Dr. Don Moore, MD, FACEP, of Lexington Medical Center – Irmo, Urgent Care, discusses how you can protect yourself from tuberculosis with Jasmine Styles on WLTX.
The 1st Annual Walk from Obesity hosted by Lexington Medical Center was a huge success. Thanks to South Carolina Obesity Surgery Center and everyone who came out to raise awarenss and support healthy living in the midlands. Participants walked 1 – 3 miles collecting raffle tickets along the way. Games and activities were available for kids as they learned healthy living habits and how to make a nutritious plate.
The Walk from Obesity was critical in raising awareness and promoting healthy living as South Carolina becomes increasingly affected by the obesity epidemic. Statistics show that 66.9 percent of adults in our state are overweight and 31.5 percent are obese. In addition, an estimated 93 million Americans are obese and that number is expected to climb to 120 million in the next five years.
Lexington Medical Center is committed to helping the community fight obesity by offering comprehensive weight management programs to ensure successful weight loss through the South Carolina Obesity Surgery Center, a Lexington Medical Center physician practice.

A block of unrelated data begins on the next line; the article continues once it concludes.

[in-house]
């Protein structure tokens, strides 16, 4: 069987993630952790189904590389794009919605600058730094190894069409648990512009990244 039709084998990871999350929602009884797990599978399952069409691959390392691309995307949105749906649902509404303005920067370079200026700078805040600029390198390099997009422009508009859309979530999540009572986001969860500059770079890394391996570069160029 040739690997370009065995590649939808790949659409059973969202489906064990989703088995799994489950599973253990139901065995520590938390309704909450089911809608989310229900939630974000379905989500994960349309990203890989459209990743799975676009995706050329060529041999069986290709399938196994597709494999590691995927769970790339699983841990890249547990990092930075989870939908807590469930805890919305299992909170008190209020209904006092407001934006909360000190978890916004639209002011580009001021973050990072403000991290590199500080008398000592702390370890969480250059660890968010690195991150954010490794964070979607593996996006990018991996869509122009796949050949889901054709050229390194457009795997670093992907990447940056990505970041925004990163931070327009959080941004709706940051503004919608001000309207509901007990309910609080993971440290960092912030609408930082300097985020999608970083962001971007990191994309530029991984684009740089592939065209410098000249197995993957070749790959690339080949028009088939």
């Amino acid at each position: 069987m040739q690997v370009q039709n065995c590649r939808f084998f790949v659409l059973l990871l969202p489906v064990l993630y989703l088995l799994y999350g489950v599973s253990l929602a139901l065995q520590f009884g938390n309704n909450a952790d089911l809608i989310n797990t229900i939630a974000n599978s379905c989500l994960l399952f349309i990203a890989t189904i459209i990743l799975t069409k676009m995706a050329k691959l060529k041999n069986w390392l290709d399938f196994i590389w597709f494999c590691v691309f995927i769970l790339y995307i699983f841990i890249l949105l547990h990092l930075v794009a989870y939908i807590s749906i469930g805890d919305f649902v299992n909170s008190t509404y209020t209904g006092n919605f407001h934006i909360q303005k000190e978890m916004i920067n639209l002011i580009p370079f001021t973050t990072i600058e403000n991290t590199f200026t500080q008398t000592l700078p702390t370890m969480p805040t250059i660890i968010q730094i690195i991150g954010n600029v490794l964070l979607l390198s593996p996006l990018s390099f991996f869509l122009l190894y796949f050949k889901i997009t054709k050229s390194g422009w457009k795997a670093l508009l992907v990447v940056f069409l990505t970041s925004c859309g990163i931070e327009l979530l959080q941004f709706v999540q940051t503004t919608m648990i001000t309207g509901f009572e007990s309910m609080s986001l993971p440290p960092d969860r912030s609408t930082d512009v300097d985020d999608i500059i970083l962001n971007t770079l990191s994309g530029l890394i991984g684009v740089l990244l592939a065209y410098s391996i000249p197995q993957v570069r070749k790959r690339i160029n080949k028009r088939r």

by Susan K Wilkerson, RD, LD
The majority of Americans are familiar with the “5 Second Rule.” Drop a piece of food on a dirty surface or the floor, and if you pick it up within 5 seconds, it is not contaminated and is O.K to eat. This is a common superstition and proven to be a myth.
The “5 Second Rule” was featured on an episode of the Discovery Channel series “MythBusters.” They found there was no significant difference in the amount of bacteria collected from a 2-second exposure and a 6-second exposure. The moisture, surface geometry, and location where the food item was dropped did, however, affect the number of bacteria.
Ted Allen put the rule to the test in an episode of “Food Detectives” and found that bacteria will cling to food immediately. High traffic areas will lead to even more bacteria on the food.
So says Dr. Jorge Parada, medical director of the infection prevention and control program at Loyola University Health System. Parada cautioned that as soon as something touches an unclean surface, it picks up dirt and bacteria. The amount of bacteria and what type depends on the object that is dropped and where it lands.
Rinsing off dropped food with water may not clean them entirely, but it could significantly reduce the amount of bacteria on it Parada noted. “Maybe the dropped item only picks up 1,000 bacteria, but typically the amount of bacteria that is needed for most people to actually get infected is 10,000 bacteria – then the odds are that no harm will occur,” he said.
That’s not the case for items that are “cleaned” by licking them off or putting them in the mouth. “That is double-dipping,” Parada explained. “You are exposing yourself to bacteria and you are adding your own bacteria to it. No one is spared anything with this move.”
So the lesson learned here is if food drops on an unclean surface, throw it out. No minimal amount of time is safe from bacterial contamination.